Chrissy was in the house cooking, or cleaning, or something. All was well. An abnormally uneventful and pleasant day so far. At least that is what Chrissy thought, until the back door flew open and Tori ran in uncontrollably sobbing. It was that kind of sobbing that can make any beautiful girl a mess.
Chrissy heard the noise and ran to see what all the commotion was about. As she saw Tori in the standing in the kitchen flailing with emotion, she tried to make out what she was saying, “It’s dead! They’re all dead!”
It was really hard to understand what Tori was saying through her blubbering. Chrissy grabbed Tori ‘s head squeezing her chubby little cheeks and said in that loving yet frantic motherly way “ Who’s dead?” This is about the time the boys came flying through the door wailing. “We didn’t mean to!” By this time, Chrissy is freaking out! She looks at the boys and said “ What did you do?!”
Chrissy thought something happened to Lily. She looked down at at Tori with the mom look. You know the one I’m talking about. It’s the look that strikes fear into the hearts of grown men. It’s like moms are equipped with these laser beam eyes that can shoot right out of their eyes and into the depths of your mind.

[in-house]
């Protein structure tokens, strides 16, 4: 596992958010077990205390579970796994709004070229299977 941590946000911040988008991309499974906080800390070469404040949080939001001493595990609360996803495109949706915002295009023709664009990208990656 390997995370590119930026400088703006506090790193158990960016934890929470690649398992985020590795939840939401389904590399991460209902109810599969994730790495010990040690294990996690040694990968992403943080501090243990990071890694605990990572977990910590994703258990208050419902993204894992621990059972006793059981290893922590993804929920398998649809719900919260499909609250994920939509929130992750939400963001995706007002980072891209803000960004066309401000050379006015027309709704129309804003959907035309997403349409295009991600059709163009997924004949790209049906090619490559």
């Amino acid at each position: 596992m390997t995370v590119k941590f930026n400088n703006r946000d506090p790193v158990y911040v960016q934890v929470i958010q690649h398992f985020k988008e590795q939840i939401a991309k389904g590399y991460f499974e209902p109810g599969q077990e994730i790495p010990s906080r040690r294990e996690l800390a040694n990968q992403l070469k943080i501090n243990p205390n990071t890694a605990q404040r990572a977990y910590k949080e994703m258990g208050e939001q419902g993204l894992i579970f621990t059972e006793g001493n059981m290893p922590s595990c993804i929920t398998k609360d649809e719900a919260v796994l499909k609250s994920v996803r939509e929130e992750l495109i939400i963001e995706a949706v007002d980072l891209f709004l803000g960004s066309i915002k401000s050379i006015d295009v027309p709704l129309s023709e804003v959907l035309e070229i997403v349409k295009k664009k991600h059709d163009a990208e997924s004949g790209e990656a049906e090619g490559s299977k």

They scan your deepest, darkest thoughts and memories. Then they look at you like their toying with you, and ask again a question that they already know the answer to. Chrissy spoke slowly and concisely, pronouncing every syllable. She asked “What happened? Still holding Tori’s cheek as moms do when they want an answer. Through the sucking of breath, Tori’s squished little mouth spoke out, “it was the boys!”
Chrissy whipped her head around using that mom super power, scanning their souls. With one fluid motion, she loosened her grip on Tori’s cheeks and stepping towards the boy, she glanced out the kitchen window to see the dog still moving outside. So, she knew nothing had happened to Lily.
She refocused her gaze back on the sobbing boys. Jonah, shaking his head and trembling. He kept muttering “We didn’t know.” Over and over. Chrissy turned her focus to the youngest, Silas. Bending over looking into his face, she said slowly “What happened?’ He looked up at her through his tears and said, “I’m sorry mom, We thought we could teach them to fly.” “Who?” Chrissy said.
Jonah piped up, while sucking back snot, stuttering, “the Ch, the Ch-i-cks.” Chrissy yelled “WHAT? That was our 4-H project! All of you sit down! Now tell me what happened. Jonah spoke, still all sloppy and crying. Without any hesitation he threw his little brother under the bus. “It was Silas’ idea!” he exclaimed pointing at Silas.